Derek and Ian engagingly recount the history of H.A.M.S in 3 and half minutes.

Students of the haunted school have toiled and troubled for years, painfully working toward a Ph.D. (Professional Hallowe’en Degree). The graduation finale is a yearbook – The Jack ‘o Lantern, named for the radium poisoned clock painted by the professor’s mother. Fact, fiction, art, humour and heartbreak are combined in a caldron which bubbles to create an intriguing story and conceptual art piece.

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Original newspaper clipping from February 27, 1938, follows the case of the ‘ghost girls’ or ‘radium girls’ (source: The History Bomb)

 

Access a clip of the story of one of the last of “The Radium Girls” on the NPR podcast All Things Considered  

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Discover more magical and haunted literature at http://www.derekmccormack.com/

 

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Stay tuned for my next post for a visit to Peterborough where I stumble on an original Wetsclox 1970’s Minicube Alarm Clock

 

 

 

Northern Spies Scope Out Albion Hills

crateIt’s prime apple picking season and we are hungry for a wholesome trip out of the city. We enter Caledon and take Innis Lake Road to arrive at Albion Orchards.  The orchard has been around since 1967 and includes a quaint county store for purchasing pies and preserves.

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Picking times are until 5pm. It is now 4:45pm. Our options are a 10lb or 20lb bag. Considering the time, it’s gotta be the smaller of the two. We’re tempted to bring a hand held radio into the orchard to listen to what is one of the final Jays games of the season. But,  there’s some serious apple picking ahead.

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Through the rows we pass a family of seven carrying what seems to be 50 lbs of apples. Whoa! One of the kids turns to say, “How do you like them apples?” We laugh and feel motivated to fill our bag.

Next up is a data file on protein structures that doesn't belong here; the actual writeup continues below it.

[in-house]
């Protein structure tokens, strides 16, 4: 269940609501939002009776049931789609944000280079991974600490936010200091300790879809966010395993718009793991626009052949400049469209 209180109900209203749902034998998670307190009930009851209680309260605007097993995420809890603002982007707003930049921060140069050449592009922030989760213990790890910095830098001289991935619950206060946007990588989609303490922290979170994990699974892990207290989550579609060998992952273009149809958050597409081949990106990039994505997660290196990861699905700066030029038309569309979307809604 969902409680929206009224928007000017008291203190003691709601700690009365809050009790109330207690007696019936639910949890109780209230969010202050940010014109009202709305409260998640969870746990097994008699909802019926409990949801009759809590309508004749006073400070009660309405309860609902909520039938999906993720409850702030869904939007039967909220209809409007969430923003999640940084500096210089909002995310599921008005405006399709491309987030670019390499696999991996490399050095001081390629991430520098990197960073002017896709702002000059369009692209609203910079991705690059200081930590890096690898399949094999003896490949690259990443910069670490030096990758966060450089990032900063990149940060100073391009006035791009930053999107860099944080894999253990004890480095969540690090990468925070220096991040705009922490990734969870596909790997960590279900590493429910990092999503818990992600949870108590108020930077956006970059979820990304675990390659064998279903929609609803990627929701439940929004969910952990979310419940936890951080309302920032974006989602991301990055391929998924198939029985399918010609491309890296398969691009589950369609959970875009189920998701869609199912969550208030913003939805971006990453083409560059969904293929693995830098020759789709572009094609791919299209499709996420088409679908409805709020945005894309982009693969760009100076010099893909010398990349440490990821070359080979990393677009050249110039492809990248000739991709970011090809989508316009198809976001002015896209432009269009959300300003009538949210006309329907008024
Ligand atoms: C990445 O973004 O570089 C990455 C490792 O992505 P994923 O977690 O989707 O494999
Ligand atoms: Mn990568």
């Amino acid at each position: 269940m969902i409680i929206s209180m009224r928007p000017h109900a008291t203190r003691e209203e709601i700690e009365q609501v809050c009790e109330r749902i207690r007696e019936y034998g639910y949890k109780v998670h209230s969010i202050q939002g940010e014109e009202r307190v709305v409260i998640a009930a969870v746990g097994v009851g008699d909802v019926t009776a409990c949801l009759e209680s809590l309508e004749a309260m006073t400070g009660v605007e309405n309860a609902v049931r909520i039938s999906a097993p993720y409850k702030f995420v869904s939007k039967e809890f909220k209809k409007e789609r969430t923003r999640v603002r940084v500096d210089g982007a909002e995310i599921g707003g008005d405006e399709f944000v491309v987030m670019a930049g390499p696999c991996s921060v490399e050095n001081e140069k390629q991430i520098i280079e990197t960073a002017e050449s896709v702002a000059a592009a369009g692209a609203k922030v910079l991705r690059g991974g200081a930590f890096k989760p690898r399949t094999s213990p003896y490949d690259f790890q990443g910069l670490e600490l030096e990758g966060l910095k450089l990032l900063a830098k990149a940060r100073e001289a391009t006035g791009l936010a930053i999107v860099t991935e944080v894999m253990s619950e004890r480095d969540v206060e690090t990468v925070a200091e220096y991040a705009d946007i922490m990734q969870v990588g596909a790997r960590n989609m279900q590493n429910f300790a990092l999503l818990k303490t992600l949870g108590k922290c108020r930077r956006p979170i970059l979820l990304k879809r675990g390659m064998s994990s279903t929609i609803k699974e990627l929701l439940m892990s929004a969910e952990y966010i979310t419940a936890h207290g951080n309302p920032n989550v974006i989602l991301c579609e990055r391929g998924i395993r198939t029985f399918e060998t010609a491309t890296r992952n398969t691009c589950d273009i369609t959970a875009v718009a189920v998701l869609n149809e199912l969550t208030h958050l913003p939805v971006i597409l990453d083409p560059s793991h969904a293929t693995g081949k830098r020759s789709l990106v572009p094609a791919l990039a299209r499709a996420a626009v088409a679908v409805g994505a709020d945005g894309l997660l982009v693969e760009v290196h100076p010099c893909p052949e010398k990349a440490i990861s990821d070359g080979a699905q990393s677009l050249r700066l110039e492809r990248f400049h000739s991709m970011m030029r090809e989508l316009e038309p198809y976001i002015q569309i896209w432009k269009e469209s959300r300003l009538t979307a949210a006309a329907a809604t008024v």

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While the focus is on picking and eating, we manage to take in some of nature’s art along the way.  Johnny Appleseed may not have selected this apple but Andy Warhol might have considered it. A bad apple never looked so good.

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These Golden Delicious apples are best when sliced and dipped in peanut butter.  The Ida Red, Granny Smith and Spy varieties will make for a scrumptious Apple Betty. We plan to make our way back to the home front after a quick stop for a box of french vanilla ice cream.  Upon hopping in the car and clicking on the radio we catch the tail end of the baseball game.

 

 

 

 

 

Rockin’ up to Rockton

rockton-ferris-wheelIt’s late morning on a brilliantly sunny Thanksgiving Day.  We’re traveling along Old Highway 8, through rural Hamilton to the World Famous Rockton Fair.  What began as a smallish gathering first put on by the Rockton Agricultural Society on October 20, 1852 is now host to approximately 50,000 people.

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Bessie welcomes us along with shuttle buses of folks coming in from Hamilton.  She is pretty relaxed in comparison with the flamboyantly flag waving parking attendants who usher in the long train of cars forming down the county road. Energy is building as we enter the fair grounds.